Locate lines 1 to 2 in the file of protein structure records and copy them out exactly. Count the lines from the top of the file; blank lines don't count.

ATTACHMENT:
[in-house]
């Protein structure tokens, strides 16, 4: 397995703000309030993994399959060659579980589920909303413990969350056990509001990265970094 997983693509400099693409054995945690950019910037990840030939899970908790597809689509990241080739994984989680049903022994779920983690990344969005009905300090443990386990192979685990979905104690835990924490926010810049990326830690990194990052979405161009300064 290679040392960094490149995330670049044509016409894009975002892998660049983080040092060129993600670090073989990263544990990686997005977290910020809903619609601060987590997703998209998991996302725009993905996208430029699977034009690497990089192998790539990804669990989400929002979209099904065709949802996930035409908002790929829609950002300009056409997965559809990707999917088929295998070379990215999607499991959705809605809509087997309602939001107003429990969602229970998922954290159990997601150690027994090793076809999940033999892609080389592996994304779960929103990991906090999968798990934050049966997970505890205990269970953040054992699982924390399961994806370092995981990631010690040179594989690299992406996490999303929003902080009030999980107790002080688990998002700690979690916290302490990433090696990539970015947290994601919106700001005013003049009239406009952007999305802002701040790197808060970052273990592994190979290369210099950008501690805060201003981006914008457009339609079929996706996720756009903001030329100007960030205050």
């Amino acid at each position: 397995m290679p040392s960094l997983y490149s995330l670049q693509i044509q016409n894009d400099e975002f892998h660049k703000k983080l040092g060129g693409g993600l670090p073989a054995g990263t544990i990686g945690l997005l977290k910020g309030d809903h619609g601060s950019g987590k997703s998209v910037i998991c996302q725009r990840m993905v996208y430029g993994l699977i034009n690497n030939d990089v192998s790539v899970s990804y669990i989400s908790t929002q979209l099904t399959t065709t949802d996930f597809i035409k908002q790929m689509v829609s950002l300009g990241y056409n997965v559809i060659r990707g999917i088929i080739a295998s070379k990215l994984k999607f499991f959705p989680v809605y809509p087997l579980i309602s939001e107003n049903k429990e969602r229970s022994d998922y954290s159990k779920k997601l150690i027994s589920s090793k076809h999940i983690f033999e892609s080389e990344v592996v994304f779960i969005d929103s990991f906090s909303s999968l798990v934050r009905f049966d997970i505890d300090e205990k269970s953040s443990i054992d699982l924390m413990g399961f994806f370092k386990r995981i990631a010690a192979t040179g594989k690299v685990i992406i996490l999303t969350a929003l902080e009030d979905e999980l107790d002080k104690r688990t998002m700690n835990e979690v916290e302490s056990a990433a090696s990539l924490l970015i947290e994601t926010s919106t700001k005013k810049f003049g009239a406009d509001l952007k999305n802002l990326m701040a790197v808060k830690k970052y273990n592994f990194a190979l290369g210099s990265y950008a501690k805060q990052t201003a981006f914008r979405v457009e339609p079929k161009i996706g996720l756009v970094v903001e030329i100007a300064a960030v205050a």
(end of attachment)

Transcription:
[in-house]
């Protein structure tokens, strides 16, 4: 397995703000309030993994399959060659579980589920909303413990969350056990509001990265970094 997983693509400099693409054995945690950019910037990840030939899970908790597809689509990241080739994984989680049903022994779920983690990344969005009905300090443990386990192979685990979905104690835990924490926010810049990326830690990194990052979405161009300064 290679040392960094490149995330670049044509016409894009975002892998660049983080040092060129993600670090073989990263544990990686997005977290910020809903619609601060987590997703998209998991996302725009993905996208430029699977034009690497990089192998790539990804669990989400929002979209099904065709949802996930035409908002790929829609950002300009056409997965559809990707999917088929295998070379990215999607499991959705809605809509087997309602939001107003429990969602229970998922954290159990997601150690027994090793076809999940033999892609080389592996994304779960929103990991906090999968798990934050049966997970505890205990269970953040054992699982924390399961994806370092995981990631010690040179594989690299992406996490999303929003902080009030999980107790002080688990998002700690979690916290302490990433090696990539970015947290994601919106700001005013003049009239406009952007999305802002701040790197808060970052273990592994190979290369210099950008501690805060201003981006914008457009339609079929996706996720756009903001030329100007960030205050």